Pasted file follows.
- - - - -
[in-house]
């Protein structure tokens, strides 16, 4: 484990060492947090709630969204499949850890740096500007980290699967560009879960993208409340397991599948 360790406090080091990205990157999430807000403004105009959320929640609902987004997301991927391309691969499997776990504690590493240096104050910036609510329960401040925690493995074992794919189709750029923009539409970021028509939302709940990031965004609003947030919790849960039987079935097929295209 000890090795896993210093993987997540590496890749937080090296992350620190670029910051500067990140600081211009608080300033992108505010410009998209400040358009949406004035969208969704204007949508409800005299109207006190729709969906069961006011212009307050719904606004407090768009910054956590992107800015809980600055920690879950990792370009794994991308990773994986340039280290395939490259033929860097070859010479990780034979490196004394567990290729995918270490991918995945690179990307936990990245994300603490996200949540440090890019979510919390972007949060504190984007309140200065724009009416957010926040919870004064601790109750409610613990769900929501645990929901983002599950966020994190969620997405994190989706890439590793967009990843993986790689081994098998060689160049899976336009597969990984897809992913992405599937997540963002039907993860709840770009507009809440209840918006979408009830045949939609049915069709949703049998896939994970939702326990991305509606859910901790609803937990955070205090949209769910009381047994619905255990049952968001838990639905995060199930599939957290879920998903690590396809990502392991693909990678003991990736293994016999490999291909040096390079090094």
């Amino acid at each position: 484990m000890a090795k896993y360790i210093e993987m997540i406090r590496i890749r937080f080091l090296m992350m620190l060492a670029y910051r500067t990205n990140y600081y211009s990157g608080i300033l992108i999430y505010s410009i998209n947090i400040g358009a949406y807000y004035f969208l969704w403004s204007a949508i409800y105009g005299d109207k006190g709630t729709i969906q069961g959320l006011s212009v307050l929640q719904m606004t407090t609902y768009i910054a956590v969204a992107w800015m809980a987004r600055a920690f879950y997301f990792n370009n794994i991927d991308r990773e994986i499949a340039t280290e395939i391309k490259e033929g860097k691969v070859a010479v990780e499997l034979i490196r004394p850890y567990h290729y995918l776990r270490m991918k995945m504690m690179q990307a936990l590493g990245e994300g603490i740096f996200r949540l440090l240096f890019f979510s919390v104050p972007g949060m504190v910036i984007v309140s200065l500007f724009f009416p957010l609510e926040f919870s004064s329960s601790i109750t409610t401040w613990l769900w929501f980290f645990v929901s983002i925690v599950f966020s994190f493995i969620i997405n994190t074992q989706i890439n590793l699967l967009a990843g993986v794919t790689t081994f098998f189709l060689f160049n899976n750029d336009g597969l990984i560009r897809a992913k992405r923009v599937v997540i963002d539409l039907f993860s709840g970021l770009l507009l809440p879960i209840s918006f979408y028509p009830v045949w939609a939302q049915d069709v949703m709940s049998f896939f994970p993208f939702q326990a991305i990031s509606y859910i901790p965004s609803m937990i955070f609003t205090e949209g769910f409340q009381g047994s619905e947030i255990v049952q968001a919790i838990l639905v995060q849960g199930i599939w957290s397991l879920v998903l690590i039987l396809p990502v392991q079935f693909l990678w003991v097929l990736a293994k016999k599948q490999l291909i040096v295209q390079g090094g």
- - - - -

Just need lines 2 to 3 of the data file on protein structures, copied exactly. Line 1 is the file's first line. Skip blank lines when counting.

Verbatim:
């Protein structure tokens, strides 16, 4: 484990060492947090709630969204499949850890740096500007980290699967560009879960993208409340397991599948 360790406090080091990205990157999430807000403004105009959320929640609902987004997301991927391309691969499997776990504690590493240096104050910036609510329960401040925690493995074992794919189709750029923009539409970021028509939302709940990031965004609003947030919790849960039987079935097929295209 000890090795896993210093993987997540590496890749937080090296992350620190670029910051500067990140600081211009608080300033992108505010410009998209400040358009949406004035969208969704204007949508409800005299109207006190729709969906069961006011212009307050719904606004407090768009910054956590992107800015809980600055920690879950990792370009794994991308990773994986340039280290395939490259033929860097070859010479990780034979490196004394567990290729995918270490991918995945690179990307936990990245994300603490996200949540440090890019979510919390972007949060504190984007309140200065724009009416957010926040919870004064601790109750409610613990769900929501645990929901983002599950966020994190969620997405994190989706890439590793967009990843993986790689081994098998060689160049899976336009597969990984897809992913992405599937997540963002039907993860709840770009507009809440209840918006979408009830045949939609049915069709949703049998896939994970939702326990991305509606859910901790609803937990955070205090949209769910009381047994619905255990049952968001838990639905995060199930599939957290879920998903690590396809990502392991693909990678003991990736293994016999490999291909040096390079090094």
């Amino acid at each position: 484990m000890a090795k896993y360790i210093e993987m997540i406090r590496i890749r937080f080091l090296m992350m620190l060492a670029y910051r500067t990205n990140y600081y211009s990157g608080i300033l992108i999430y505010s410009i998209n947090i400040g358009a949406y807000y004035f969208l969704w403004s204007a949508i409800y105009g005299d109207k006190g709630t729709i969906q069961g959320l006011s212009v307050l929640q719904m606004t407090t609902y768009i910054a956590v969204a992107w800015m809980a987004r600055a920690f879950y997301f990792n370009n794994i991927d991308r990773e994986i499949a340039t280290e395939i391309k490259e033929g860097k691969v070859a010479v990780e499997l034979i490196r004394p850890y567990h290729y995918l776990r270490m991918k995945m504690m690179q990307a936990l590493g990245e994300g603490i740096f996200r949540l440090l240096f890019f979510s919390v104050p972007g949060m504190v910036i984007v309140s200065l500007f724009f009416p957010l609510e926040f919870s004064s329960s601790i109750t409610t401040w613990l769900w929501f980290f645990v929901s983002i925690v599950f966020s994190f493995i969620i997405n994190t074992q989706i890439n590793l699967l967009a990843g993986v794919t790689t081994f098998f189709l060689f160049n899976n750029d336009g597969l990984i560009r897809a992913k992405r923009v599937v997540i963002d539409l039907f993860s709840g970021l770009l507009l809440p879960i209840s918006f979408y028509p009830v045949w939609a939302q049915d069709v949703m709940s049998f896939f994970p993208f939702q326990a991305i990031s509606y859910i901790p965004s609803m937990i955070f609003t205090e949209g769910f409340q009381g047994s619905e947030i255990v049952q968001a919790i838990l639905v995060q849960g199930i599939w957290s397991l879920v998903l690590i039987l396809p990502v392991q079935f693909l990678w003991v097929l990736a293994k016999k599948q490999l291909i040096v295209q390079g090094g």